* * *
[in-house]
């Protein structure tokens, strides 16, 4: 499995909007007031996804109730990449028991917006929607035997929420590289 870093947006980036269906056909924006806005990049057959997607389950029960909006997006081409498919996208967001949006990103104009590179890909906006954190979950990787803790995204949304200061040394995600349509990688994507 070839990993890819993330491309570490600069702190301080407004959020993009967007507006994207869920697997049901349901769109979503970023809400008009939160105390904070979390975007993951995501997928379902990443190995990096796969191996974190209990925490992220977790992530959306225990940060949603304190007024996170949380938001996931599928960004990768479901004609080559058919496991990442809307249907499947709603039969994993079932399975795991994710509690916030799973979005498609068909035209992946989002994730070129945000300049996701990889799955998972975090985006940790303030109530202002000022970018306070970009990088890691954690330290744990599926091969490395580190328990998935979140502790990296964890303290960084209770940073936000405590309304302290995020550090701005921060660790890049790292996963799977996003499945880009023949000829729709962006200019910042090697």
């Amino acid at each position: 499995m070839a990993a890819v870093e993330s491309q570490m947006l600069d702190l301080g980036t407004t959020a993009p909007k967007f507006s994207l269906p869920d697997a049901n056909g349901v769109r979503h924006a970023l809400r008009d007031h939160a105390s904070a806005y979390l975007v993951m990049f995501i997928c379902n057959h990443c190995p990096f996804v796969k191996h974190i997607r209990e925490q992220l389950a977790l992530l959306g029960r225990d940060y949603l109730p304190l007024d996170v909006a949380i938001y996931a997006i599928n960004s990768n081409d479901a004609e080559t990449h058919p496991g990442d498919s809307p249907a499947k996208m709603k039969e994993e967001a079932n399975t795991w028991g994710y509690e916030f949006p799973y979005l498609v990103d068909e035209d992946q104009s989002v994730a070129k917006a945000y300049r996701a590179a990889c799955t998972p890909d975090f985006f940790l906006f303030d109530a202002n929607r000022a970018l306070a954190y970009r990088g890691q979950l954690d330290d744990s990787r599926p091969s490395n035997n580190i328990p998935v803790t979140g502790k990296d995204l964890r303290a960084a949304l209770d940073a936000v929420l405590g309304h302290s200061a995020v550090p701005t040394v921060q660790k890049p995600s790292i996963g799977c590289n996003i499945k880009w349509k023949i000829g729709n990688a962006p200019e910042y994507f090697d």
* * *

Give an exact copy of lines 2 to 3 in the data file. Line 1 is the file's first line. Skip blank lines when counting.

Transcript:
């Protein structure tokens, strides 16, 4: 499995909007007031996804109730990449028991917006929607035997929420590289 870093947006980036269906056909924006806005990049057959997607389950029960909006997006081409498919996208967001949006990103104009590179890909906006954190979950990787803790995204949304200061040394995600349509990688994507 070839990993890819993330491309570490600069702190301080407004959020993009967007507006994207869920697997049901349901769109979503970023809400008009939160105390904070979390975007993951995501997928379902990443190995990096796969191996974190209990925490992220977790992530959306225990940060949603304190007024996170949380938001996931599928960004990768479901004609080559058919496991990442809307249907499947709603039969994993079932399975795991994710509690916030799973979005498609068909035209992946989002994730070129945000300049996701990889799955998972975090985006940790303030109530202002000022970018306070970009990088890691954690330290744990599926091969490395580190328990998935979140502790990296964890303290960084209770940073936000405590309304302290995020550090701005921060660790890049790292996963799977996003499945880009023949000829729709962006200019910042090697």
């Amino acid at each position: 499995m070839a990993a890819v870093e993330s491309q570490m947006l600069d702190l301080g980036t407004t959020a993009p909007k967007f507006s994207l269906p869920d697997a049901n056909g349901v769109r979503h924006a970023l809400r008009d007031h939160a105390s904070a806005y979390l975007v993951m990049f995501i997928c379902n057959h990443c190995p990096f996804v796969k191996h974190i997607r209990e925490q992220l389950a977790l992530l959306g029960r225990d940060y949603l109730p304190l007024d996170v909006a949380i938001y996931a997006i599928n960004s990768n081409d479901a004609e080559t990449h058919p496991g990442d498919s809307p249907a499947k996208m709603k039969e994993e967001a079932n399975t795991w028991g994710y509690e916030f949006p799973y979005l498609v990103d068909e035209d992946q104009s989002v994730a070129k917006a945000y300049r996701a590179a990889c799955t998972p890909d975090f985006f940790l906006f303030d109530a202002n929607r000022a970018l306070a954190y970009r990088g890691q979950l954690d330290d744990s990787r599926p091969s490395n035997n580190i328990p998935v803790t979140g502790k990296d995204l964890r303290a960084a949304l209770d940073a936000v929420l405590g309304h302290s200061a995020v550090p701005t040394v921060q660790k890049p995600s790292i996963g799977c590289n996003i499945k880009w349509k023949i000829g729709n990688a962006p200019e910042y994507f090697d």